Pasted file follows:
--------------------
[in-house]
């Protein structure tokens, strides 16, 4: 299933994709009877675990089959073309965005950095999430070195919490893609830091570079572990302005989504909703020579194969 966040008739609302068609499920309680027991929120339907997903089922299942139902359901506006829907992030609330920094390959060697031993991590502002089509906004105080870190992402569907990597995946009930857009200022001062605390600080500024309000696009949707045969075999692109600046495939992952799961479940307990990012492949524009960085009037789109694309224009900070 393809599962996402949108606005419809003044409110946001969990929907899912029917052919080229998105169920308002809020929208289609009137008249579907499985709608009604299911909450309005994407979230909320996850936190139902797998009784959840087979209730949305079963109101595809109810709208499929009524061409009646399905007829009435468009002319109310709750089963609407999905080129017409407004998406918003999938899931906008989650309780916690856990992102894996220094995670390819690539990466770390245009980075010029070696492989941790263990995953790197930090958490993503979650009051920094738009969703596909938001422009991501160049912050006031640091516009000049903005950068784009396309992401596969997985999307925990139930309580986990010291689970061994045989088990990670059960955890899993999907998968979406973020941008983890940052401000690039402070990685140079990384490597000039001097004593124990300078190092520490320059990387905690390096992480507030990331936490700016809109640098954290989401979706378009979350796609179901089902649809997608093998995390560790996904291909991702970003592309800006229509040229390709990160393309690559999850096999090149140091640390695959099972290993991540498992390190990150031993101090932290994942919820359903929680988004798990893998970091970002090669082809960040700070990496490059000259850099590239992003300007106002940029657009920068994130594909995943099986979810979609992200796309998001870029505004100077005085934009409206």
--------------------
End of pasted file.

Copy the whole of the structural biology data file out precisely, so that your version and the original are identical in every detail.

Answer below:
[in-house]
């Protein structure tokens, strides 16, 4: 299933994709009877675990089959073309965005950095999430070195919490893609830091570079572990302005989504909703020579194969 966040008739609302068609499920309680027991929120339907997903089922299942139902359901506006829907992030609330920094390959060697031993991590502002089509906004105080870190992402569907990597995946009930857009200022001062605390600080500024309000696009949707045969075999692109600046495939992952799961479940307990990012492949524009960085009037789109694309224009900070 393809599962996402949108606005419809003044409110946001969990929907899912029917052919080229998105169920308002809020929208289609009137008249579907499985709608009604299911909450309005994407979230909320996850936190139902797998009784959840087979209730949305079963109101595809109810709208499929009524061409009646399905007829009435468009002319109310709750089963609407999905080129017409407004998406918003999938899931906008989650309780916690856990992102894996220094995670390819690539990466770390245009980075010029070696492989941790263990995953790197930090958490993503979650009051920094738009969703596909938001422009991501160049912050006031640091516009000049903005950068784009396309992401596969997985999307925990139930309580986990010291689970061994045989088990990670059960955890899993999907998968979406973020941008983890940052401000690039402070990685140079990384490597000039001097004593124990300078190092520490320059990387905690390096992480507030990331936490700016809109640098954290989401979706378009979350796609179901089902649809997608093998995390560790996904291909991702970003592309800006229509040229390709990160393309690559999850096999090149140091640390695959099972290993991540498992390190990150031993101090932290994942919820359903929680988004798990893998970091970002090669082809960040700070990496490059000259850099590239992003300007106002940029657009920068994130594909995943099986979810979609992200796309998001870029505004100077005085934009409206």